All signs point to Google Health coming tomorrow. Here is what the blogosphere is saying.

"'What constitutes credible health care information on the internet. Is there room for emerging and new discoveries, opinions, views of clinical experts?' These are good questions. Medicine is as much of an art as a science. Allowing people to access information from many sources is ...


Prescribing in the absence of any evidence occurs about 15 percent of the time. (via a reader tip)

A pilot program in Seattle is giving EMTs latitude when faced with DNR situations:

Now, under Compelling Reasons, EMTs will be allowed to withhold resuscitation provided the patient is in the final stages of a terminal condition and family members request - in writing or verbally - that CPR not be performed.
(via a reader tip)

Regarding ABC's bird-flu movie:

ABC will be showing a movie called'Fatal Contact - Bird Flu in America'. Isn't this like showing the film'Jaws' to a group of surfers, or'Titanic' to passengers on a cruise ship, or'The Exorcist' to a group of children just before they go to bed, or one of the many plane crash movies to passengers on an airplane?

The film shows total panic in the ...


Look for this trend to increase as cost becomes a bigger factor in whether a patient accepts a treatment plan:

The patient won temporary relief from a steroid injection after her ongoing shoulder pain didn't respond to anti-inflammatories. But when the pain returned, her internist recommended physical therapy.

"And then she said, 'I have a high-deductible health plan. How much will that really run me?' " said Robert ...


TBTAM writes about how the AMA's Physician Masterfile is licensed for big money - including big pharma. (via retired doc)

It may be as common as a cholesterol check soon.

And lost it all due to drug addiction.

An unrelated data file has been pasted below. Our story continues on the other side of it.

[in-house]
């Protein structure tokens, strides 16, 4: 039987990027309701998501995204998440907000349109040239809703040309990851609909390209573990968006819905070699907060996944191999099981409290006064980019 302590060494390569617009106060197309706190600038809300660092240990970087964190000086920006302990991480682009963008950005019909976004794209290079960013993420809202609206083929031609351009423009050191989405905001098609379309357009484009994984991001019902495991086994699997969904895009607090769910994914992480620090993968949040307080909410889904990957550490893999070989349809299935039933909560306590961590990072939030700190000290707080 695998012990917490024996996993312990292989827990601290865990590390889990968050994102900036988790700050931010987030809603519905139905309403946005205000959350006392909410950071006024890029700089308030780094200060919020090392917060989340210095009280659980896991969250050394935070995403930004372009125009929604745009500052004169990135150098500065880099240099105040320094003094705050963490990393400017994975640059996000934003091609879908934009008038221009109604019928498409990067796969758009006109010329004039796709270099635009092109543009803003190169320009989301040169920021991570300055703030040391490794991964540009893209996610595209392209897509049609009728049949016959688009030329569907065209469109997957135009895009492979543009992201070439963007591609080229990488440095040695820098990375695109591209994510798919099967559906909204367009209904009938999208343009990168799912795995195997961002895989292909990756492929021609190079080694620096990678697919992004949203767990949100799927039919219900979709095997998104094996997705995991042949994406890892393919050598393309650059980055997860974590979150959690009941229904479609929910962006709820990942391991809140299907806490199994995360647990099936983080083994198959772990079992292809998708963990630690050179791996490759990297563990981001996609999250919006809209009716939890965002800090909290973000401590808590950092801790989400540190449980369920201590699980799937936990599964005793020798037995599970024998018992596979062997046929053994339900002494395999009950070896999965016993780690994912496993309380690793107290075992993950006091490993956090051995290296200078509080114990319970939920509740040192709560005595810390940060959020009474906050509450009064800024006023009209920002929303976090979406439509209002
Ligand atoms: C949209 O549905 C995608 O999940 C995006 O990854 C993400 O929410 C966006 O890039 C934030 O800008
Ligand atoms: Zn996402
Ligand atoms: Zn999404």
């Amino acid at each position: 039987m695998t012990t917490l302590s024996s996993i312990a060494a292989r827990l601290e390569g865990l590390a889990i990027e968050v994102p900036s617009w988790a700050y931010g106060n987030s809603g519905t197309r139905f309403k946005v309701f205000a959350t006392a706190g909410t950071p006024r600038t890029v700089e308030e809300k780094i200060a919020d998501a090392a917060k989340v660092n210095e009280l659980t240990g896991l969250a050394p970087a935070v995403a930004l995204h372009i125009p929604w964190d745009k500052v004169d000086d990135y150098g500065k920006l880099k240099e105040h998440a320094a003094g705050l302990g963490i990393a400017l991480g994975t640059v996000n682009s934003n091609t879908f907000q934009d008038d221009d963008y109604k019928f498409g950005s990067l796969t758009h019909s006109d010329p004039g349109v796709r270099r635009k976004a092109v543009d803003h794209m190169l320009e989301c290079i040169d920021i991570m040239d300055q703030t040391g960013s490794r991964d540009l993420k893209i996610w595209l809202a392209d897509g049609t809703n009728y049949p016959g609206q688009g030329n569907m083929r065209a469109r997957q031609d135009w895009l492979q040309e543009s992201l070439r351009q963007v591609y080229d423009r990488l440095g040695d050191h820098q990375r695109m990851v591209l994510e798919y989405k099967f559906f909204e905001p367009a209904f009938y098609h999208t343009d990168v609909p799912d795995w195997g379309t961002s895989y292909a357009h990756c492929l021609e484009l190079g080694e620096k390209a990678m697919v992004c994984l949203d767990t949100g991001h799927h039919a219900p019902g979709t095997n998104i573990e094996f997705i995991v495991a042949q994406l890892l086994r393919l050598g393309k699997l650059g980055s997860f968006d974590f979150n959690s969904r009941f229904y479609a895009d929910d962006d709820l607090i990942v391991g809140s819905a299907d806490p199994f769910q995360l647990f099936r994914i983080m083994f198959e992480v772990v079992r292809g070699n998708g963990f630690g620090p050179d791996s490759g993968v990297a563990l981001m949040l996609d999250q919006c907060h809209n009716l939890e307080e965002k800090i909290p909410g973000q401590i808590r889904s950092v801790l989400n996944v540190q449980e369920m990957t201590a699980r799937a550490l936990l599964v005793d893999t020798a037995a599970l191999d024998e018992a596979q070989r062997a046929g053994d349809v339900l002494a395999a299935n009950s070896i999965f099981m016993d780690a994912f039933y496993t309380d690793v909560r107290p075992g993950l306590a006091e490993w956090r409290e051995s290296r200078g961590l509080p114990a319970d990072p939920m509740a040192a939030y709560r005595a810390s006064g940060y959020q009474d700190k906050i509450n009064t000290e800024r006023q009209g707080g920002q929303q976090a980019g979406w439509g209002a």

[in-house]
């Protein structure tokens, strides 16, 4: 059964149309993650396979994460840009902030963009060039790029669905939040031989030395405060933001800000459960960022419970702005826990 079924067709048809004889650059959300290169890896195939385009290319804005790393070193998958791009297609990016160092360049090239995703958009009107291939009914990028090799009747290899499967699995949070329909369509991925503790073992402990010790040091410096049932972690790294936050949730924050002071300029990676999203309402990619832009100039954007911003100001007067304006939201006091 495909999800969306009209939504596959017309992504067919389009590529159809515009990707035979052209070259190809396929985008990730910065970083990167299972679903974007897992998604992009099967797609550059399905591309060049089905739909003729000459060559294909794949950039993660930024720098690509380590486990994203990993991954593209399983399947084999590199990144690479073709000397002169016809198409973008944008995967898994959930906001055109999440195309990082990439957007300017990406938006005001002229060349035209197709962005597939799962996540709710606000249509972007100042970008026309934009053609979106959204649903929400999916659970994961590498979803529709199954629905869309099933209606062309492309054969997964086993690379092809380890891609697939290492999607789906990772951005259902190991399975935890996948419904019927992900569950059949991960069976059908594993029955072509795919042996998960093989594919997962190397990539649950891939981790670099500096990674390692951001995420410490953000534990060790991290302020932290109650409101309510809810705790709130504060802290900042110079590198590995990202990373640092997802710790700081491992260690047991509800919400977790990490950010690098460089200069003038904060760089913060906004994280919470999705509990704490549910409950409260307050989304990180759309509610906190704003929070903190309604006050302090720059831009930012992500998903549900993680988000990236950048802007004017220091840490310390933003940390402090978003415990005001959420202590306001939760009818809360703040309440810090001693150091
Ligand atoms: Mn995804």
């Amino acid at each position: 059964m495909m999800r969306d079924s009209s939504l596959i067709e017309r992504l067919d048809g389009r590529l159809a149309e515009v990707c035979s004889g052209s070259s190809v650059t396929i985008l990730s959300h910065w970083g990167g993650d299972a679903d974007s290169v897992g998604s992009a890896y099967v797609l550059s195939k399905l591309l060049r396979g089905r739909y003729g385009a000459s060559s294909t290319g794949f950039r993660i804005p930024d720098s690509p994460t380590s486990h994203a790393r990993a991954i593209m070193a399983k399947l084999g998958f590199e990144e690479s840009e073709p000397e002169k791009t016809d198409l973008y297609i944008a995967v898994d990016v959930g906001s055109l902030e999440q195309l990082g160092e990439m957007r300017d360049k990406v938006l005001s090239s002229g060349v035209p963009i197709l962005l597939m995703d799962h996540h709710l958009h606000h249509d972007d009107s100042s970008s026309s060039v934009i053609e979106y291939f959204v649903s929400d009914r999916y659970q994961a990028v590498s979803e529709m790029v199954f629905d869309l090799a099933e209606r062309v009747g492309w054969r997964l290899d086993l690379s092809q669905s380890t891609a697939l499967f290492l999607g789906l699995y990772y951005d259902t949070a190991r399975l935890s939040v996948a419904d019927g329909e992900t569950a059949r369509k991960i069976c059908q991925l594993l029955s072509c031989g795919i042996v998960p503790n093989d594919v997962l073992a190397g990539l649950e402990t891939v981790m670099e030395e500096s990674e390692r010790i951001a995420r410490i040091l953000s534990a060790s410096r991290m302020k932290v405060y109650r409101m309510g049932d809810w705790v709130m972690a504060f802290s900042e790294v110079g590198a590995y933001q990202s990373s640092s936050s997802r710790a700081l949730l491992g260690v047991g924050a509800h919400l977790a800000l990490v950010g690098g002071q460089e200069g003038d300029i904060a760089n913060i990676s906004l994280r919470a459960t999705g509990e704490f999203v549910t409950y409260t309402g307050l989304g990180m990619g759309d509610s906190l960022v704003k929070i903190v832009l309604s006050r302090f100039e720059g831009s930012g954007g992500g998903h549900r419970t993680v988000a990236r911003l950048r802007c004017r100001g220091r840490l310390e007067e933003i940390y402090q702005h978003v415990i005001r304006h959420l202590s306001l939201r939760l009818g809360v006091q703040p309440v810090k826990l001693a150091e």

An ad-free, evidence-based medical information site by the BMJ. Looks good, wish I can try it.

Numb to lawsuits

Orac observes that insurance plans are getting less restrictive asking about malpractice lawsuits:

This insurance company, at least, only seems to care whether the physician applicant has lost or settled more than one big malpractice case in the last five years. It doesn't even ask if you've settled for smaller cases. You can conclude one of two things here. Either the insurance company in question is lowering its standards (unlikely, ...


David Williams on the travesty of code blending:

Anthem seems to be acting shortsighted. Assuming that Anthem and other payers gain from EHR adoption, they should allow physicians to generate higher revenues through improved documentation. That will encourage adoption. Indeed, studies of the benefits of EHR adoption typically include "increased reimbursement from more accurate evaluation and management coding" among the benefits to physicians.

Once EHR adoption has increased ...


An independent panel has concluded that an elective C-section is the patient's choice and her decision should be honored:

Any decision between cesarean delivery by maternal request or trial of labor ultimately lies with the woman, once the potential risks and benefits associated with C-section have been discussed, concluded an independent panel of experts on cesarean section.

"Her decision should be honored," said Dr. Mary E. D'Alton, panel chairperson, ...


One unlikely survivor from the TGN1412 drug trial may lose body parts:

Wilson had slipped into a coma for three weeks after taking the drug, and after awakening, discovered that he may lose parts of his fingers and toes, which had turned black because of his reaction to the drug.

My favorite - "When you question his credentials he flashes a photo of himself with President George Bush saying: 'You're doing a heck of a job, Doc.'"

Congratulations to GruntDoc, who is featured prominently.

Due to poor dental coverage in the UK:

Every time he has tried to sign up, lining up with hundreds of others from the ranks of the desperate and the hurting "” "I've seen people with bleeding gums where they've ripped their teeth out," he said grimly "” he has arrived too late and missed the cutoff.

I applaud price transparency, but it's not that easy:

Still, it's harder to price hospital care than other items people purchase.

Here's why: hospitals establish basic charges for procedures, but those amounts are discounted through negotiations with health plans. In addition, patients have varying co-payments and out-of-pocket expenses as well. Procedures can also cost more if patients have chronic illnesses, allergies or other complications.

He was allegedly told he was not a registered patient at the clinic.

No shows cost

The UK government spent over 6 billion on a new computer system, that doesn't do patient reminders.

Dear doctor

What patients would like doctors to know.